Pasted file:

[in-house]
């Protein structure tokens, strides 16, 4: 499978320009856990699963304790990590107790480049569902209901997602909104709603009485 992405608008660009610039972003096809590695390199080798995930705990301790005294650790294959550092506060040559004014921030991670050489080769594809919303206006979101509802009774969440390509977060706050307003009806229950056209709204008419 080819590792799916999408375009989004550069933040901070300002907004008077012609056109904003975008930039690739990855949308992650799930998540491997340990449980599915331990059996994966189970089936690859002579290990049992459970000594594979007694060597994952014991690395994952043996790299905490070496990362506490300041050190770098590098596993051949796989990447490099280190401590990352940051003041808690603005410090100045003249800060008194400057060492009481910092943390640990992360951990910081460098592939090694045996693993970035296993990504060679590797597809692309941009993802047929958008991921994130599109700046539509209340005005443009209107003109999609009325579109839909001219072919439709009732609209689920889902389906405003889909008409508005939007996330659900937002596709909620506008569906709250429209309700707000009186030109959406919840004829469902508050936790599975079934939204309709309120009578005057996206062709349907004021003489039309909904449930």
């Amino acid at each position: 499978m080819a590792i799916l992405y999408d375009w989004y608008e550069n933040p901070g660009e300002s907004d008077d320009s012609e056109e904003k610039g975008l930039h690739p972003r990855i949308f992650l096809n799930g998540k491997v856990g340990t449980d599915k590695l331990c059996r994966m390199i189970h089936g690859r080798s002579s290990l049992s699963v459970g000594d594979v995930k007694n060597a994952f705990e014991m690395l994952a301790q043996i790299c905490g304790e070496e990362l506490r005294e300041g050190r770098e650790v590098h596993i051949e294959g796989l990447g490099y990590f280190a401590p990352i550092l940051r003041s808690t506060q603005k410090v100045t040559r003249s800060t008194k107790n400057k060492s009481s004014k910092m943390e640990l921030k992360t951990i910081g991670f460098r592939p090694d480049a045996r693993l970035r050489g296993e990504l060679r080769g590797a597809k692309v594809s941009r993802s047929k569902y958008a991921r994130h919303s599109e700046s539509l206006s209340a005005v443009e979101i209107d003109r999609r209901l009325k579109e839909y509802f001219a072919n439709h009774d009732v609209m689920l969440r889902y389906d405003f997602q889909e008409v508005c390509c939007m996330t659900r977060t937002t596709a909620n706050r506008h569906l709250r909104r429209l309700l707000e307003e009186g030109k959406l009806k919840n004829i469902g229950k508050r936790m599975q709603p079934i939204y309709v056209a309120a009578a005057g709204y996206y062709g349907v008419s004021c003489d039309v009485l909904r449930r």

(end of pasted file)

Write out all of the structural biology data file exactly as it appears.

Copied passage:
[in-house]
């Protein structure tokens, strides 16, 4: 499978320009856990699963304790990590107790480049569902209901997602909104709603009485 992405608008660009610039972003096809590695390199080798995930705990301790005294650790294959550092506060040559004014921030991670050489080769594809919303206006979101509802009774969440390509977060706050307003009806229950056209709204008419 080819590792799916999408375009989004550069933040901070300002907004008077012609056109904003975008930039690739990855949308992650799930998540491997340990449980599915331990059996994966189970089936690859002579290990049992459970000594594979007694060597994952014991690395994952043996790299905490070496990362506490300041050190770098590098596993051949796989990447490099280190401590990352940051003041808690603005410090100045003249800060008194400057060492009481910092943390640990992360951990910081460098592939090694045996693993970035296993990504060679590797597809692309941009993802047929958008991921994130599109700046539509209340005005443009209107003109999609009325579109839909001219072919439709009732609209689920889902389906405003889909008409508005939007996330659900937002596709909620506008569906709250429209309700707000009186030109959406919840004829469902508050936790599975079934939204309709309120009578005057996206062709349907004021003489039309909904449930």
């Amino acid at each position: 499978m080819a590792i799916l992405y999408d375009w989004y608008e550069n933040p901070g660009e300002s907004d008077d320009s012609e056109e904003k610039g975008l930039h690739p972003r990855i949308f992650l096809n799930g998540k491997v856990g340990t449980d599915k590695l331990c059996r994966m390199i189970h089936g690859r080798s002579s290990l049992s699963v459970g000594d594979v995930k007694n060597a994952f705990e014991m690395l994952a301790q043996i790299c905490g304790e070496e990362l506490r005294e300041g050190r770098e650790v590098h596993i051949e294959g796989l990447g490099y990590f280190a401590p990352i550092l940051r003041s808690t506060q603005k410090v100045t040559r003249s800060t008194k107790n400057k060492s009481s004014k910092m943390e640990l921030k992360t951990i910081g991670f460098r592939p090694d480049a045996r693993l970035r050489g296993e990504l060679r080769g590797a597809k692309v594809s941009r993802s047929k569902y958008a991921r994130h919303s599109e700046s539509l206006s209340a005005v443009e979101i209107d003109r999609r209901l009325k579109e839909y509802f001219a072919n439709h009774d009732v609209m689920l969440r889902y389906d405003f997602q889909e008409v508005c390509c939007m996330t659900r977060t937002t596709a909620n706050r506008h569906l709250r909104r429209l309700l707000e307003e009186g030109k959406l009806k919840n004829i469902g229950k508050r936790m599975q709603p079934i939204y309709v056209a309120a009578a005057g709204y996206y062709g349907v008419s004021c003489d039309v009485l909904r449930r």